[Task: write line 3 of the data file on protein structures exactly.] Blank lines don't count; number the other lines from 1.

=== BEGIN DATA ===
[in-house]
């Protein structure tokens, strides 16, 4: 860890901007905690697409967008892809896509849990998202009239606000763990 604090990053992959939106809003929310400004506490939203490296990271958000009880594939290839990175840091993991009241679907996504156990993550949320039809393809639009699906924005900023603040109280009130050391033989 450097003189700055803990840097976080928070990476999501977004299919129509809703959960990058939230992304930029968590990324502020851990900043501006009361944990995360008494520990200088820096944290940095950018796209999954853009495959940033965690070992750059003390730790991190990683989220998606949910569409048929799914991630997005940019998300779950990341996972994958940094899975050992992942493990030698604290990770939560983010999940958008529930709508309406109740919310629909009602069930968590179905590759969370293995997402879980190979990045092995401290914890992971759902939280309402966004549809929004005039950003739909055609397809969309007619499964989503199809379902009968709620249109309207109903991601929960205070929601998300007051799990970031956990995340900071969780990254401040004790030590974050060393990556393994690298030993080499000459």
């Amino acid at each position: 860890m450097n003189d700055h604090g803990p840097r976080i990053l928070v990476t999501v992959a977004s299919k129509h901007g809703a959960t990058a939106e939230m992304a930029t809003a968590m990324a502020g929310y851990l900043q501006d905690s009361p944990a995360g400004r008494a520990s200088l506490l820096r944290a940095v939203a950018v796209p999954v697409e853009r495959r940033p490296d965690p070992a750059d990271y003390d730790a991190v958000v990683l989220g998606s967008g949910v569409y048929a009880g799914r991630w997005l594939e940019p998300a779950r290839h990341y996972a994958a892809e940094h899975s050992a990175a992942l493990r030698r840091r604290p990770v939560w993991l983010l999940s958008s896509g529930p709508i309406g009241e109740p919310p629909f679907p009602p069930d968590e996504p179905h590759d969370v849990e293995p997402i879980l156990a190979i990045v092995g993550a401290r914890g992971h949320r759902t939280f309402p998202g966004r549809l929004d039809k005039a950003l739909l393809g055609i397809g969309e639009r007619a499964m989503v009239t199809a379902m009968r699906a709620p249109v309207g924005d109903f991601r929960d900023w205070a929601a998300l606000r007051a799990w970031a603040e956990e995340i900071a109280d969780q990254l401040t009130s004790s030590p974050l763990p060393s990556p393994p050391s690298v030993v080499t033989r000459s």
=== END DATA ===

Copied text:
């Amino acid at each position: 860890m450097n003189d700055h604090g803990p840097r976080i990053l928070v990476t999501v992959a977004s299919k129509h901007g809703a959960t990058a939106e939230m992304a930029t809003a968590m990324a502020g929310y851990l900043q501006d905690s009361p944990a995360g400004r008494a520990s200088l506490l820096r944290a940095v939203a950018v796209p999954v697409e853009r495959r940033p490296d965690p070992a750059d990271y003390d730790a991190v958000v990683l989220g998606s967008g949910v569409y048929a009880g799914r991630w997005l594939e940019p998300a779950r290839h990341y996972a994958a892809e940094h899975s050992a990175a992942l493990r030698r840091r604290p990770v939560w993991l983010l999940s958008s896509g529930p709508i309406g009241e109740p919310p629909f679907p009602p069930d968590e996504p179905h590759d969370v849990e293995p997402i879980l156990a190979i990045v092995g993550a401290r914890g992971h949320r759902t939280f309402p998202g966004r549809l929004d039809k005039a950003l739909l393809g055609i397809g969309e639009r007619a499964m989503v009239t199809a379902m009968r699906a709620p249109v309207g924005d109903f991601r929960d900023w205070a929601a998300l606000r007051a799990w970031a603040e956990e995340i900071a109280d969780q990254l401040t009130s004790s030590p974050l763990p060393s990556p393994p050391s690298v030993v080499t033989r000459s």